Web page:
Case Study: Targeting Men on Pinterest with DIY Network

The Target

Despite the huge surge in Pinterest users since early 2012, men have been a particular sore spot for the social network. With pins of weddings, flowers, and doilies abound on Pinterest, male adoption of the site has been low. Those that have adopted the network have found ways of avoiding the typical female content, usually by starting fresh with who they follow (word of advice: don’t connect with the female friends you have on Facebook despite the recommendation by Pinterest. I have found this out personally- way too many pink things). Luckily, these men have begun using Pinterest in other ways, following more “manly”  and gender-neutral topics like sports, technology, news, traveling, and gadgets.

Given the more female skew on Pinterest, many brands have been hesitant to launch Pinterest campaigns more targeted towards men.  However, as more and more guys explore what the site has to offer, brands that do test out this target may see a higher ROI in their Pinterest marketing efforts.

The Campaign

DIY Network is one such example of a brand trying to target men on Pinterest. Its Yard Crashers show, popular with men and women given its more handyman and do-it-yourself nature, launched a Pinterest campaign this April. The campaign, dubbed “Pin Your Turf, We’ll Crash your City”,  partnered with the MLB and selected ten different major league ballparks across the country. These ten ballparks each had their own pin on the campaign’s Pinterest board. Users were asked to repin one of the ballpark’s pins onto their Pinterest boards. Each repin became a vote. The ballpark with the most votes won and will host an upcoming episode of Yard Crashers.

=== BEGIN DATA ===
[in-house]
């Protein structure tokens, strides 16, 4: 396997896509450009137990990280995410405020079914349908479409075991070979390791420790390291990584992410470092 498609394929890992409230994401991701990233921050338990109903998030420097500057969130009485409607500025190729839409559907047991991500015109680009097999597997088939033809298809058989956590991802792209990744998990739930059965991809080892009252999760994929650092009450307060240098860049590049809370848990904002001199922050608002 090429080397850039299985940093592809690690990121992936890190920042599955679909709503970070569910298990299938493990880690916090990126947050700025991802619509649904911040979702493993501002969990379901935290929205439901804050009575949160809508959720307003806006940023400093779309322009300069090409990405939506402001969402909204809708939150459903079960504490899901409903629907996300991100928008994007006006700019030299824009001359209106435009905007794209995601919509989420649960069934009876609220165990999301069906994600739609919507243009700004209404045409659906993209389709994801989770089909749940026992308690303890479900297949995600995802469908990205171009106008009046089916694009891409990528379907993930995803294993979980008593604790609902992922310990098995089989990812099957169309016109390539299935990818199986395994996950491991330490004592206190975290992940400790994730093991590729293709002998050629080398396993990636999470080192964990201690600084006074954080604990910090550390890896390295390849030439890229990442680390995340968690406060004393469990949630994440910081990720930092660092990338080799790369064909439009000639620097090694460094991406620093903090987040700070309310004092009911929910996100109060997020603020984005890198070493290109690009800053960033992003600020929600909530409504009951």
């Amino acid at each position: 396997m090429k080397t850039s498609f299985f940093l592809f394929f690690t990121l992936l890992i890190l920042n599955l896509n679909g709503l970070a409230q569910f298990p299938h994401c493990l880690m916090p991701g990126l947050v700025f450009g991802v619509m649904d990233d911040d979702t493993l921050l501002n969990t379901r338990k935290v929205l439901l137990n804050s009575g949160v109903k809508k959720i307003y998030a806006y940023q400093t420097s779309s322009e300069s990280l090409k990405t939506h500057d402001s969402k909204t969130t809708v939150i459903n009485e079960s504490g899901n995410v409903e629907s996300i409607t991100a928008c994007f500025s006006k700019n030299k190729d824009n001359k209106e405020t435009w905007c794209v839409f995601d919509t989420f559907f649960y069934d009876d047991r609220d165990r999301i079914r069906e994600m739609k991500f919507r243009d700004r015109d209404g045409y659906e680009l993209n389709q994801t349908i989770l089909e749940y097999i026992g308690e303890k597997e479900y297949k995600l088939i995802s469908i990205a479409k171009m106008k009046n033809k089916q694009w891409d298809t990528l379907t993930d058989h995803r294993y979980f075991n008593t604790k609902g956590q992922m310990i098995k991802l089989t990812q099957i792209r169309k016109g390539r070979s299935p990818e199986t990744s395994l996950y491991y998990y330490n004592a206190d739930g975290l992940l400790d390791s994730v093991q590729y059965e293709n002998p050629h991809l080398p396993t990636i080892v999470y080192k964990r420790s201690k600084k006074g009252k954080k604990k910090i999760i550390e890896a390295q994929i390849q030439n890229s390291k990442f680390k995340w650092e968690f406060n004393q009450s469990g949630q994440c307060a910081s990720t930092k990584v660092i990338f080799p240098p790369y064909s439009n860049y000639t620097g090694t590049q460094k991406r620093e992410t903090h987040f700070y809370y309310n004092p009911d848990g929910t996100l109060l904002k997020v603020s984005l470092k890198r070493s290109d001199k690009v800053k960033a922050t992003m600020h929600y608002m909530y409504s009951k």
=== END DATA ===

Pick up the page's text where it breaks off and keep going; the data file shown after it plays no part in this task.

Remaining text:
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The Results

So far, nearly 42,000 users are following the board, and each ballpark has received hundreds of repins and comments. Unfortunately, despite the campaign’s more male-oriented target, the majority of users engaging with the contest are female, and many have repinned the contest to their “for the home” boards.

To really drive male interaction, DIY Network should categorize the pins as “sports” and run male-targeted media. The overall goal is to increase followers on Pinterest, and driving male followers for do-it-yourself household projects could prove successful. This campaign is proof that Pinterest still has room to grow. With a few redesigns and changed marketing efforts, Pinterest could develop their male audience further. Images on the web aren’t all about women’s interests, and if Pinterest can communicate this, brands with male targets may see their potential on the social network grow.

-Bryan Nagy